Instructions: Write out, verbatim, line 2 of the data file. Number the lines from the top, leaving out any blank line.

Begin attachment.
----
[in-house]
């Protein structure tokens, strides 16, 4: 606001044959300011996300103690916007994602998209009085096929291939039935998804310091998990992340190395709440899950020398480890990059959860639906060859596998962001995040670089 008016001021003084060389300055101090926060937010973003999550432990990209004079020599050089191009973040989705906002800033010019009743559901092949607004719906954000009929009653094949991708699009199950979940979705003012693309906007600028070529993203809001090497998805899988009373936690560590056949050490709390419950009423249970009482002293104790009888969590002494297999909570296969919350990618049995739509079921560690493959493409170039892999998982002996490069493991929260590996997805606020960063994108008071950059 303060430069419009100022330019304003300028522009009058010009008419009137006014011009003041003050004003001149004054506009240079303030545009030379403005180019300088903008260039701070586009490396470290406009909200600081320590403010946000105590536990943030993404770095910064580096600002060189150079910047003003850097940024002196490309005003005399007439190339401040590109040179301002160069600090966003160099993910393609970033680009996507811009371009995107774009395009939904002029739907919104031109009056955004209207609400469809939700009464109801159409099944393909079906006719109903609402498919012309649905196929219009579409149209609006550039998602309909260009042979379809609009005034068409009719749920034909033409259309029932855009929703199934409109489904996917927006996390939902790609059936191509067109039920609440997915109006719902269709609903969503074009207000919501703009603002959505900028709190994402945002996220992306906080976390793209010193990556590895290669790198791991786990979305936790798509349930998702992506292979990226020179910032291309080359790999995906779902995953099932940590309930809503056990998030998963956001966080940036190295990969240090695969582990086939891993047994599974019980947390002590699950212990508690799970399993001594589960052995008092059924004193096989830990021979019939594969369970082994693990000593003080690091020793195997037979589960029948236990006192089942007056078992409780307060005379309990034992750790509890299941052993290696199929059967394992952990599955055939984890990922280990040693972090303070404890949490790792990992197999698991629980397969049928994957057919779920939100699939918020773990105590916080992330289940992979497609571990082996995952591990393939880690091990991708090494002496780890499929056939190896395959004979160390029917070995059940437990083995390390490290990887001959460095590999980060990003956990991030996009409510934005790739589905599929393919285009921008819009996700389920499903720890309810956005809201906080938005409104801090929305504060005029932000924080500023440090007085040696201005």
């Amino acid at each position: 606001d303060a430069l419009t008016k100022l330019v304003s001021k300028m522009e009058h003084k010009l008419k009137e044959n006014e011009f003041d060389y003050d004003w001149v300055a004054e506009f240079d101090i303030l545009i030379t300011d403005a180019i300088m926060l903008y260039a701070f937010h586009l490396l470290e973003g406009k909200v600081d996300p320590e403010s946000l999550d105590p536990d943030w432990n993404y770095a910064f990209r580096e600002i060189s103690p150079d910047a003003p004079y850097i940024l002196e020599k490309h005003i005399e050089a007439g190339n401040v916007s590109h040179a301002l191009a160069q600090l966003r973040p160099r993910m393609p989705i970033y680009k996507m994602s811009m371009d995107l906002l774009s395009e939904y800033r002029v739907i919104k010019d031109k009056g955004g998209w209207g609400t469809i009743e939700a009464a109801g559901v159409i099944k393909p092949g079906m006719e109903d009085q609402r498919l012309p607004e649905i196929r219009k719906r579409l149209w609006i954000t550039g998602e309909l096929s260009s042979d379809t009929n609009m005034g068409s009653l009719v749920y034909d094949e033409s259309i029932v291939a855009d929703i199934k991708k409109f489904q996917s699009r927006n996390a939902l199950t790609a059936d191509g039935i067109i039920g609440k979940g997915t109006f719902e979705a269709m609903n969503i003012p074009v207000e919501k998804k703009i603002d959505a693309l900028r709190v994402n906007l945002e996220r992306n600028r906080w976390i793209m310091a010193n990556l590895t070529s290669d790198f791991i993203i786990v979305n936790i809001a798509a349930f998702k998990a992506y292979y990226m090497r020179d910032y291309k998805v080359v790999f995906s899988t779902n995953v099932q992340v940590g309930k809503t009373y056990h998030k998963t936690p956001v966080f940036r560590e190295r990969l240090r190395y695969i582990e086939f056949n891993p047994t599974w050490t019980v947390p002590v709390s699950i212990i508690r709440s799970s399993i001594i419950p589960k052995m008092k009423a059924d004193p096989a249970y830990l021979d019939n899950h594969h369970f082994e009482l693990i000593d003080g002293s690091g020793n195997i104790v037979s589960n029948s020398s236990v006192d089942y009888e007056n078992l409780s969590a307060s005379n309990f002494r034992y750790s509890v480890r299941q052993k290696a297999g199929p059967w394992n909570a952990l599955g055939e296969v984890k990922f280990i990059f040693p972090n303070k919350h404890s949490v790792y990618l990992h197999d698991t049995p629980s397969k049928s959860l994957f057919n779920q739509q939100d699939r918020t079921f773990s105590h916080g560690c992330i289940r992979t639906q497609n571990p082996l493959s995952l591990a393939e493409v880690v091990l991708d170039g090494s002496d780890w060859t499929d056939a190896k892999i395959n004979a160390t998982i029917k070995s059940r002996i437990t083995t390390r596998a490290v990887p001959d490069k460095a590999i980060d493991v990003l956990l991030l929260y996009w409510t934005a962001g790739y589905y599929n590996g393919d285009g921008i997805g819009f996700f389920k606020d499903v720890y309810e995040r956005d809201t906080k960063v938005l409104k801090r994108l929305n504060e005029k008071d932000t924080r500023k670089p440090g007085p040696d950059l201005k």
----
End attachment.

């Protein structure tokens, strides 16, 4: 606001044959300011996300103690916007994602998209009085096929291939039935998804310091998990992340190395709440899950020398480890990059959860639906060859596998962001995040670089 008016001021003084060389300055101090926060937010973003999550432990990209004079020599050089191009973040989705906002800033010019009743559901092949607004719906954000009929009653094949991708699009199950979940979705003012693309906007600028070529993203809001090497998805899988009373936690560590056949050490709390419950009423249970009482002293104790009888969590002494297999909570296969919350990618049995739509079921560690493959493409170039892999998982002996490069493991929260590996997805606020960063994108008071950059 303060430069419009100022330019304003300028522009009058010009008419009137006014011009003041003050004003001149004054506009240079303030545009030379403005180019300088903008260039701070586009490396470290406009909200600081320590403010946000105590536990943030993404770095910064580096600002060189150079910047003003850097940024002196490309005003005399007439190339401040590109040179301002160069600090966003160099993910393609970033680009996507811009371009995107774009395009939904002029739907919104031109009056955004209207609400469809939700009464109801159409099944393909079906006719109903609402498919012309649905196929219009579409149209609006550039998602309909260009042979379809609009005034068409009719749920034909033409259309029932855009929703199934409109489904996917927006996390939902790609059936191509067109039920609440997915109006719902269709609903969503074009207000919501703009603002959505900028709190994402945002996220992306906080976390793209010193990556590895290669790198791991786990979305936790798509349930998702992506292979990226020179910032291309080359790999995906779902995953099932940590309930809503056990998030998963956001966080940036190295990969240090695969582990086939891993047994599974019980947390002590699950212990508690799970399993001594589960052995008092059924004193096989830990021979019939594969369970082994693990000593003080690091020793195997037979589960029948236990006192089942007056078992409780307060005379309990034992750790509890299941052993290696199929059967394992952990599955055939984890990922280990040693972090303070404890949490790792990992197999698991629980397969049928994957057919779920939100699939918020773990105590916080992330289940992979497609571990082996995952591990393939880690091990991708090494002496780890499929056939190896395959004979160390029917070995059940437990083995390390490290990887001959460095590999980060990003956990991030996009409510934005790739589905599929393919285009921008819009996700389920499903720890309810956005809201906080938005409104801090929305504060005029932000924080500023440090007085040696201005």